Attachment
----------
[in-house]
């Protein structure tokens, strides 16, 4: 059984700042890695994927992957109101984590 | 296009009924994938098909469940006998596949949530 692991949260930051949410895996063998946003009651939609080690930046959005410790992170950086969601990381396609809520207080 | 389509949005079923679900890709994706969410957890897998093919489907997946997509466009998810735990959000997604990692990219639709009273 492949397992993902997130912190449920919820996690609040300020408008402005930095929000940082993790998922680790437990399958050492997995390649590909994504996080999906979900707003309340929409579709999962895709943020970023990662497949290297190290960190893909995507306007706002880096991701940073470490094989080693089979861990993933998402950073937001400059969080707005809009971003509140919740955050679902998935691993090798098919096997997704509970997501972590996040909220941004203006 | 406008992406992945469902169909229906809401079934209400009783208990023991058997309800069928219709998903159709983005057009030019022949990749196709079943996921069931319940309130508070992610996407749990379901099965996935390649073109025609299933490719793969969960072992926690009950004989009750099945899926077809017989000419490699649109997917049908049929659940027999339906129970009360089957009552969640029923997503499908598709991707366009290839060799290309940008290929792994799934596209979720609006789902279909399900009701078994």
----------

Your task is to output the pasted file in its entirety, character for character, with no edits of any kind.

[in-house]
């Protein structure tokens, strides 16, 4: 059984700042890695994927992957109101984590 | 296009009924994938098909469940006998596949949530 692991949260930051949410895996063998946003009651939609080690930046959005410790992170950086969601990381396609809520207080 | 389509949005079923679900890709994706969410957890897998093919489907997946997509466009998810735990959000997604990692990219639709009273 492949397992993902997130912190449920919820996690609040300020408008402005930095929000940082993790998922680790437990399958050492997995390649590909994504996080999906979900707003309340929409579709999962895709943020970023990662497949290297190290960190893909995507306007706002880096991701940073470490094989080693089979861990993933998402950073937001400059969080707005809009971003509140919740955050679902998935691993090798098919096997997704509970997501972590996040909220941004203006 | 406008992406992945469902169909229906809401079934209400009783208990023991058997309800069928219709998903159709983005057009030019022949990749196709079943996921069931319940309130508070992610996407749990379901099965996935390649073109025609299933490719793969969960072992926690009950004989009750099945899926077809017989000419490699649109997917049908049929659940027999339906129970009360089957009552969640029923997503499908598709991707366009290839060799290309940008290929792994799934596209979720609006789902279909399900009701078994």